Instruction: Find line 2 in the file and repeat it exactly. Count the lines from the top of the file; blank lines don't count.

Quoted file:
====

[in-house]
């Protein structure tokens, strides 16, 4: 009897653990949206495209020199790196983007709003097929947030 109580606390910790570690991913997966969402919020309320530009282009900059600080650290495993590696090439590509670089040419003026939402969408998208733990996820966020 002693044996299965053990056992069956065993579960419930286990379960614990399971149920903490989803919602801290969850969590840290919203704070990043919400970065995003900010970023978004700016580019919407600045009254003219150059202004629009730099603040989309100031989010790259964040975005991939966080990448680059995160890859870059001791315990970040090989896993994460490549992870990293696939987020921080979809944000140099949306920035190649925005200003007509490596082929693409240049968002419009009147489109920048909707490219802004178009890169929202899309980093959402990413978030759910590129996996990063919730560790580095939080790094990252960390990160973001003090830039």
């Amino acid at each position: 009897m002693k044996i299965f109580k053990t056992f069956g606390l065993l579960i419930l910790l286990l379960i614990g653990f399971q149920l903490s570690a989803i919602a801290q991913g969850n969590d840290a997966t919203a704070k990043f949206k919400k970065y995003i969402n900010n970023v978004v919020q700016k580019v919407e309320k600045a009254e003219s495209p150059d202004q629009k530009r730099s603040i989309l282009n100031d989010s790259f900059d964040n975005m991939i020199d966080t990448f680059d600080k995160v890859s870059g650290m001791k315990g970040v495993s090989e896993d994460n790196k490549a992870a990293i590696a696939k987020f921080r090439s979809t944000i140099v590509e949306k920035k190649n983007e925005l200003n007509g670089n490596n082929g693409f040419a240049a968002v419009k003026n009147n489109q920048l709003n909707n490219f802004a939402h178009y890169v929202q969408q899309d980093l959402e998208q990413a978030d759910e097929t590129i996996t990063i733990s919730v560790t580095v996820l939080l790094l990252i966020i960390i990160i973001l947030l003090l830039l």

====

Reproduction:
């Protein structure tokens, strides 16, 4: 009897653990949206495209020199790196983007709003097929947030 109580606390910790570690991913997966969402919020309320530009282009900059600080650290495993590696090439590509670089040419003026939402969408998208733990996820966020 002693044996299965053990056992069956065993579960419930286990379960614990399971149920903490989803919602801290969850969590840290919203704070990043919400970065995003900010970023978004700016580019919407600045009254003219150059202004629009730099603040989309100031989010790259964040975005991939966080990448680059995160890859870059001791315990970040090989896993994460490549992870990293696939987020921080979809944000140099949306920035190649925005200003007509490596082929693409240049968002419009009147489109920048909707490219802004178009890169929202899309980093959402990413978030759910590129996996990063919730560790580095939080790094990252960390990160973001003090830039």